By Jeffrey R. Robinson, Ph.D.
The Individuals with Disabilities Education Act (IDEA) and Massachusetts law require school districts to provide each child with a disability a free, appropriate, and public education. In addition, in July 2006 An Act To Address the Special Education Needs of Children with Autism Spectrum Disorders took effect. This law required Individualized Educational Plan (IEP) teams to consider and address seven specific areas of need that often affect children with autism:
* The verbal and nonverbal communication needs of the student.
* The need to develop social interaction/social skills.
* The student’s sensory needs.
* Needs resulting from resistance to environmental or changes in routine.
* Needs resulting from exhibiting repetitive, self-stimulatory, or stereotyped movements.
The need for positive behavioral supports and interventions to address interfering behaviors.
Other areas of need consistent with the Autism Spectrum Disorder that impacts their social and emotional development and their ability to be educated within the general educational curriculum.
Regardless of the diagnosis and any evaluations conducted prior to your child’s enrollment in public school, the school district will want to conduct their own assessments to determine your child’s abilities and deficits, and the extent to which it will impact his/her ability to benefit from regular education.
Once their assessments are completed, a team of professionals (e.g., classroom teacher, speech therapist, school psychologist, occupational therapist, and others depending upon your child’s needs) will come together to discuss their findings and recommendations. These professionals, along with the school administration and you, the parents, will form the nucleus of your child’s IEP Team.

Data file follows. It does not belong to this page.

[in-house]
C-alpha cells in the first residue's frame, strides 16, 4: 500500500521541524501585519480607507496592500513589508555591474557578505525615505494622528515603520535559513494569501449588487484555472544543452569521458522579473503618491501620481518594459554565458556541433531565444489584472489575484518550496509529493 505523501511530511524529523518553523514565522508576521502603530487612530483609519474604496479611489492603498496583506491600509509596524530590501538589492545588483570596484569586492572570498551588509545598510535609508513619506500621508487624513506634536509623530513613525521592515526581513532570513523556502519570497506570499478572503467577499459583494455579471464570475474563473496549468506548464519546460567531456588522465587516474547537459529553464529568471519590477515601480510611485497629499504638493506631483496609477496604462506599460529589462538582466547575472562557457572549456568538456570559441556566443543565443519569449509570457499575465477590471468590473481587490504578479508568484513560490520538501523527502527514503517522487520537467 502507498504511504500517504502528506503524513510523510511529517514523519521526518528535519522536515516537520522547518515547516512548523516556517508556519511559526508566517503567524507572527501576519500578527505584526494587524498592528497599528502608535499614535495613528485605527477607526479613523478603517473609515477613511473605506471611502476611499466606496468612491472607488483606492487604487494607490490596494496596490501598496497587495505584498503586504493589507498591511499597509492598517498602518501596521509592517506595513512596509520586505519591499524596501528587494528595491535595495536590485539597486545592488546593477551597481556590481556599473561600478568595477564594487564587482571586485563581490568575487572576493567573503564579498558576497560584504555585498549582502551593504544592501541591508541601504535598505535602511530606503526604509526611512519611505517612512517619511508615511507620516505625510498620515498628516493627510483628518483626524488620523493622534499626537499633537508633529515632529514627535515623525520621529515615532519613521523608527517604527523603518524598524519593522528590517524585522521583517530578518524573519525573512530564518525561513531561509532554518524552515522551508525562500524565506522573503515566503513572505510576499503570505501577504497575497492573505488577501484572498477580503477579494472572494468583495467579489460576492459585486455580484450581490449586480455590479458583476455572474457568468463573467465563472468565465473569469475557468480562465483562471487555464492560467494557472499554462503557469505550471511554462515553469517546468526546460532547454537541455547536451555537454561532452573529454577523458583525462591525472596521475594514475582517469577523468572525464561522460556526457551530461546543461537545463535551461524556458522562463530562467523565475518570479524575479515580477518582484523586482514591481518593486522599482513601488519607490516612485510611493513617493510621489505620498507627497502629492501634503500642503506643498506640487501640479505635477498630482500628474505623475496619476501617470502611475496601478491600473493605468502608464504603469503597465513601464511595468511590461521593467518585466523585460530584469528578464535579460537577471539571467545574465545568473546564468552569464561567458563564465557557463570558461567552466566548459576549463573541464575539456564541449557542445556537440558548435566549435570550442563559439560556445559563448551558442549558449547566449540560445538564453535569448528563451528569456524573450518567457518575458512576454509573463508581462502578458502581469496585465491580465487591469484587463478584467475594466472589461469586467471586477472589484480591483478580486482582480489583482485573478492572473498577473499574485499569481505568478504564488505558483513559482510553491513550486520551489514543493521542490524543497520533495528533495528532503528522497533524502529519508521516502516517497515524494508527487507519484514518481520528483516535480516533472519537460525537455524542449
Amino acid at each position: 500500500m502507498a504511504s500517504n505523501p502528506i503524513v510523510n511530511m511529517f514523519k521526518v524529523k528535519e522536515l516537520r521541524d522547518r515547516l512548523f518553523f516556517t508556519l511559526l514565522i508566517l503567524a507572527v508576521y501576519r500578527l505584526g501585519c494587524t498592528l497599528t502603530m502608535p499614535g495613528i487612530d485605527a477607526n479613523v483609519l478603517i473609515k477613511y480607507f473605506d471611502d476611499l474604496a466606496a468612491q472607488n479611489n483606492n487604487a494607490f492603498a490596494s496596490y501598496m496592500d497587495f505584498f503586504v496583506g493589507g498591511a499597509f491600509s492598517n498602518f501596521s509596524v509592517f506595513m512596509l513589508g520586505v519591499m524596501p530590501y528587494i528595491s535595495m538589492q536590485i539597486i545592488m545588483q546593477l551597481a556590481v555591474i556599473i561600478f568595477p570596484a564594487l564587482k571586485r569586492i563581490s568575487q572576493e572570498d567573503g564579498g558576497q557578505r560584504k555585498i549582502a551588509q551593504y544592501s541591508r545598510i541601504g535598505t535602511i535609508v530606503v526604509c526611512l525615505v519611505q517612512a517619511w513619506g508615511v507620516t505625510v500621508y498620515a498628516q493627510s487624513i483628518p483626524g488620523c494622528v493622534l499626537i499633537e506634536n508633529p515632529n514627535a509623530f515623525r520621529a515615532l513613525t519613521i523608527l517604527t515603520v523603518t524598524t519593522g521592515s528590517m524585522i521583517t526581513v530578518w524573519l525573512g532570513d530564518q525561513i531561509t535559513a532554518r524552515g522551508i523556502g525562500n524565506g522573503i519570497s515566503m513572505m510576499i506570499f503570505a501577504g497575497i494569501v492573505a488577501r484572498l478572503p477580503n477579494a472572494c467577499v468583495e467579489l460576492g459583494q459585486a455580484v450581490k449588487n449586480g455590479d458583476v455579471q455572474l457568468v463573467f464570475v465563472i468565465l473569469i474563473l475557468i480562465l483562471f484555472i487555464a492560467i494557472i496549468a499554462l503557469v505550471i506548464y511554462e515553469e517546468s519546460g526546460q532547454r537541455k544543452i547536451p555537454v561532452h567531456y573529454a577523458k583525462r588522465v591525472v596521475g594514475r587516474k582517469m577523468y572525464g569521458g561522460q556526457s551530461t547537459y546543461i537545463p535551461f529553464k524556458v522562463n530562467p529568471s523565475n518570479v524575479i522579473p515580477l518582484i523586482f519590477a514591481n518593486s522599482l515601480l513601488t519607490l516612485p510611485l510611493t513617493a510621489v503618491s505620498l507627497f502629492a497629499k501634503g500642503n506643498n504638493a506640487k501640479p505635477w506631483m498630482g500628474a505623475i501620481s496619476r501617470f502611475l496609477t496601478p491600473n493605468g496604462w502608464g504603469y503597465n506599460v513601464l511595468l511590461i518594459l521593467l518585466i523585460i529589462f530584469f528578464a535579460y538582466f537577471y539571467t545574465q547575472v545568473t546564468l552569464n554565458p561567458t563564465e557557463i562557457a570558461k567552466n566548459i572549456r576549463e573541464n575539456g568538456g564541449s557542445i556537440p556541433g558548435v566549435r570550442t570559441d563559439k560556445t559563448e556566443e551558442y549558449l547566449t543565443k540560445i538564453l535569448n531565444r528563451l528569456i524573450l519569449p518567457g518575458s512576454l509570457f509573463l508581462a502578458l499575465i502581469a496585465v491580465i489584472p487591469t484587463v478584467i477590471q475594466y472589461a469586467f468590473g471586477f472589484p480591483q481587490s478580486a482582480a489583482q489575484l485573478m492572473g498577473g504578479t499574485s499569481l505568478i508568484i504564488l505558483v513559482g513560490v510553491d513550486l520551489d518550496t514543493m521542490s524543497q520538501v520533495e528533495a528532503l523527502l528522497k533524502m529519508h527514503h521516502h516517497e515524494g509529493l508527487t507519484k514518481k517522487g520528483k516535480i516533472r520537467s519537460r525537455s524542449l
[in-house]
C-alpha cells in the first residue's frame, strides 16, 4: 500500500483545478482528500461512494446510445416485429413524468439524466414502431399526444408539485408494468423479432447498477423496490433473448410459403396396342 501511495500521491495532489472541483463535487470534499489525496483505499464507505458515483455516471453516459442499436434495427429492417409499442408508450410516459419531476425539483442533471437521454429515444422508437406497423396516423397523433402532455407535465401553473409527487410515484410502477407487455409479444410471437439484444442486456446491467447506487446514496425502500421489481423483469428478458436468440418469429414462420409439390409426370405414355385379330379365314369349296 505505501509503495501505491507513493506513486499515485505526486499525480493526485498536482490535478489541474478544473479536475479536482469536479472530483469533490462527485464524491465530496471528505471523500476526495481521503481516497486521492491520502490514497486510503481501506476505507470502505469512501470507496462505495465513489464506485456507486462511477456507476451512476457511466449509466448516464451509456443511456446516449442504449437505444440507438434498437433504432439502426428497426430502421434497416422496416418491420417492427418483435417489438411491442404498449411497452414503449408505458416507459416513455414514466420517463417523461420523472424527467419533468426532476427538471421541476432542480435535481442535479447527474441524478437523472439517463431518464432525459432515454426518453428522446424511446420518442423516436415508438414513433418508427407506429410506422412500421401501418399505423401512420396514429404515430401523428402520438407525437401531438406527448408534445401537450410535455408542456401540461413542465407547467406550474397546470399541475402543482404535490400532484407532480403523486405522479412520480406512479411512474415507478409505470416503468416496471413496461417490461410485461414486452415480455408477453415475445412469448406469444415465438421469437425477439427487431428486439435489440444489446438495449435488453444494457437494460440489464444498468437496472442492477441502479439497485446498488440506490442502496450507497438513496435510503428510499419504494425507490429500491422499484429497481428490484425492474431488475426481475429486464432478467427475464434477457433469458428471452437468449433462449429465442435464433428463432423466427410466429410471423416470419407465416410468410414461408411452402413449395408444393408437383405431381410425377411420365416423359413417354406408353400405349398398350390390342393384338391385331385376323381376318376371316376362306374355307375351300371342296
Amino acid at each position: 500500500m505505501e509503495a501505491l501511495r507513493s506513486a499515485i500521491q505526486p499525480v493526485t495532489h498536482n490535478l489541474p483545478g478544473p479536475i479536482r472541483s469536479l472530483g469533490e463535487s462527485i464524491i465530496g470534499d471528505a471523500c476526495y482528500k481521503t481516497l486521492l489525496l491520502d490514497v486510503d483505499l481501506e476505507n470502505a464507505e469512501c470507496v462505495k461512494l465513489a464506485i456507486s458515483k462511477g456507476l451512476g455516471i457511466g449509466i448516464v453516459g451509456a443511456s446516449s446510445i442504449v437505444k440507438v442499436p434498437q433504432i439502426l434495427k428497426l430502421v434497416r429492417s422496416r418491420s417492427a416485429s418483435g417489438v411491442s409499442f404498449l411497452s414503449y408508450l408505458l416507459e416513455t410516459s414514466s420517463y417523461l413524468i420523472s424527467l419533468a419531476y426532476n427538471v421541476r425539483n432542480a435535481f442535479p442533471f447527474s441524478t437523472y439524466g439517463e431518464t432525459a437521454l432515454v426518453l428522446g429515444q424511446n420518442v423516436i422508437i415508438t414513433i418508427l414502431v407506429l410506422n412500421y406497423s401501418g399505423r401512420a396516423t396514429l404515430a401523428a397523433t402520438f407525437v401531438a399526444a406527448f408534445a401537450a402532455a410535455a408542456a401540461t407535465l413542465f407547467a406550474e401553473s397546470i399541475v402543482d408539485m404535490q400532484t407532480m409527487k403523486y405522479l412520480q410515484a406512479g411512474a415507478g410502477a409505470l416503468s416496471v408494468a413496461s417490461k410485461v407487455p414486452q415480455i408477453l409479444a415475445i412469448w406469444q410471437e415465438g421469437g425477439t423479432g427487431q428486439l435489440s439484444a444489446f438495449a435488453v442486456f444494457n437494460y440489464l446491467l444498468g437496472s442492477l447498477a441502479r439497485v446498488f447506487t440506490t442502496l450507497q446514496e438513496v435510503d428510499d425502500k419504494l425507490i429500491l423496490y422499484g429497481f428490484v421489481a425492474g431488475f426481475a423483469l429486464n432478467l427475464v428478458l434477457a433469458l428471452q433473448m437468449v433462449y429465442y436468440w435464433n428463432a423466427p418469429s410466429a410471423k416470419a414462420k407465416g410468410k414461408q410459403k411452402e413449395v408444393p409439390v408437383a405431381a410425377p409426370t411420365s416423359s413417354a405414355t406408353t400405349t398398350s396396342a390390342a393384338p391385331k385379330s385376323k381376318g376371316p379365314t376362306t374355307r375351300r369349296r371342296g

The IEP Team is charged with the responsibility of developing specific objectives and goals, and incorporating them into the educational plan. The IEP is a legally binding contract between the school district and the parents to provide a specific set of services, supports, and interventions that are designed to instruct your child to meet the identified objectives and goals. Each service your child receives is enumerated by duration of contact (with professional staff), the setting, and the frequency (e.g., times per week).
Parents should consider a few other IEP components. Will your child require an extended school year? If your child is at risk of substantial regression because of the time away from school during the summer, the IEP team should consider services during the summer. Many school districts have summer programs for children who are at risk of meeting the substantial regression criteria.
Another consideration is whether your child’s disability results in behavior that would be a violation of the school district’s code of conduct. Some children with autism exhibit behavioral extremes resulting from frustration, an inability to effectively communicate, and visual and auditory experiences that adversely affect their sensory system.